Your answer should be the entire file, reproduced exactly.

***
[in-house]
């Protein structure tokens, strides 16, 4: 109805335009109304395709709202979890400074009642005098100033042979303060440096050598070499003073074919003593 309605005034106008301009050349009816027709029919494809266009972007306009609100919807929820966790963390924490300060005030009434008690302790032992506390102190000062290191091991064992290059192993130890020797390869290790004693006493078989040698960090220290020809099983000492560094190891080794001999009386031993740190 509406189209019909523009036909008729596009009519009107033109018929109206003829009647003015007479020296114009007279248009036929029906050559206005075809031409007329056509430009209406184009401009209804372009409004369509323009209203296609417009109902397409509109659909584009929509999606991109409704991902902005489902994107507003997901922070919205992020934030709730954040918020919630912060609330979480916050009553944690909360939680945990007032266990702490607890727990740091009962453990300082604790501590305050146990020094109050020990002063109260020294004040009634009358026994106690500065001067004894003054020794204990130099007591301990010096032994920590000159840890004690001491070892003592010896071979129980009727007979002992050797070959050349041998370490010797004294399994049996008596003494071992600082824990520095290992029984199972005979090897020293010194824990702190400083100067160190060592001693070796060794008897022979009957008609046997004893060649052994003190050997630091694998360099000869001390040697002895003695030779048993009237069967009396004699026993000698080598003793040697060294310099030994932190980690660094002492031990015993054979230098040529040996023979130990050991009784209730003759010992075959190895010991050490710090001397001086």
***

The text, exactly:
[in-house]
């Protein structure tokens, strides 16, 4: 109805335009109304395709709202979890400074009642005098100033042979303060440096050598070499003073074919003593 309605005034106008301009050349009816027709029919494809266009972007306009609100919807929820966790963390924490300060005030009434008690302790032992506390102190000062290191091991064992290059192993130890020797390869290790004693006493078989040698960090220290020809099983000492560094190891080794001999009386031993740190 509406189209019909523009036909008729596009009519009107033109018929109206003829009647003015007479020296114009007279248009036929029906050559206005075809031409007329056509430009209406184009401009209804372009409004369509323009209203296609417009109902397409509109659909584009929509999606991109409704991902902005489902994107507003997901922070919205992020934030709730954040918020919630912060609330979480916050009553944690909360939680945990007032266990702490607890727990740091009962453990300082604790501590305050146990020094109050020990002063109260020294004040009634009358026994106690500065001067004894003054020794204990130099007591301990010096032994920590000159840890004690001491070892003592010896071979129980009727007979002992050797070959050349041998370490010797004294399994049996008596003494071992600082824990520095290992029984199972005979090897020293010194824990702190400083100067160190060592001693070796060794008897022979009957008609046997004893060649052994003190050997630091694998360099000869001390040697002895003695030779048993009237069967009396004699026993000698080598003793040697060294310099030994932190980690660094002492031990015993054979230098040529040996023979130990050991009784209730003759010992075959190895010991050490710090001397001086």